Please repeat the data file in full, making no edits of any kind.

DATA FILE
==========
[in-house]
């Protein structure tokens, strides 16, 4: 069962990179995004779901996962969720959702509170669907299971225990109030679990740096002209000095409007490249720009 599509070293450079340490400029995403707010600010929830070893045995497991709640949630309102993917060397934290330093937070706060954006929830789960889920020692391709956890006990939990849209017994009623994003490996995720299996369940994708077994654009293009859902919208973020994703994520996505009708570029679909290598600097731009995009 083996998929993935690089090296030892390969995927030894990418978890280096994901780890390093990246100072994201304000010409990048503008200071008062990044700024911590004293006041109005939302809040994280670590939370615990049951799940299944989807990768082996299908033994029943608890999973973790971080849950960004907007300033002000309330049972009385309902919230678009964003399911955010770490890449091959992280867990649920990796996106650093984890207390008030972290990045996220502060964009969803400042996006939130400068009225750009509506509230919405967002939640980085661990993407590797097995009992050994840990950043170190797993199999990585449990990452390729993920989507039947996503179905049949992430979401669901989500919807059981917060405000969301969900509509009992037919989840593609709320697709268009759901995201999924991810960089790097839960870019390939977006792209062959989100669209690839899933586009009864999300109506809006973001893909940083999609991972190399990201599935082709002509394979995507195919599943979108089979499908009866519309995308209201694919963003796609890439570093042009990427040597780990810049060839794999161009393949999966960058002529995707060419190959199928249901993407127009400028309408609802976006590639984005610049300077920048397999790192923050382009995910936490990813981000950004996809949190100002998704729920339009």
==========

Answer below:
[in-house]
């Protein structure tokens, strides 16, 4: 069962990179995004779901996962969720959702509170669907299971225990109030679990740096002209000095409007490249720009 599509070293450079340490400029995403707010600010929830070893045995497991709640949630309102993917060397934290330093937070706060954006929830789960889920020692391709956890006990939990849209017994009623994003490996995720299996369940994708077994654009293009859902919208973020994703994520996505009708570029679909290598600097731009995009 083996998929993935690089090296030892390969995927030894990418978890280096994901780890390093990246100072994201304000010409990048503008200071008062990044700024911590004293006041109005939302809040994280670590939370615990049951799940299944989807990768082996299908033994029943608890999973973790971080849950960004907007300033002000309330049972009385309902919230678009964003399911955010770490890449091959992280867990649920990796996106650093984890207390008030972290990045996220502060964009969803400042996006939130400068009225750009509506509230919405967002939640980085661990993407590797097995009992050994840990950043170190797993199999990585449990990452390729993920989507039947996503179905049949992430979401669901989500919807059981917060405000969301969900509509009992037919989840593609709320697709268009759901995201999924991810960089790097839960870019390939977006792209062959989100669209690839899933586009009864999300109506809006973001893909940083999609991972190399990201599935082709002509394979995507195919599943979108089979499908009866519309995308209201694919963003796609890439570093042009990427040597780990810049060839794999161009393949999966960058002529995707060419190959199928249901993407127009400028309408609802976006590639984005610049300077920048397999790192923050382009995910936490990813981000950004996809949190100002998704729920339009």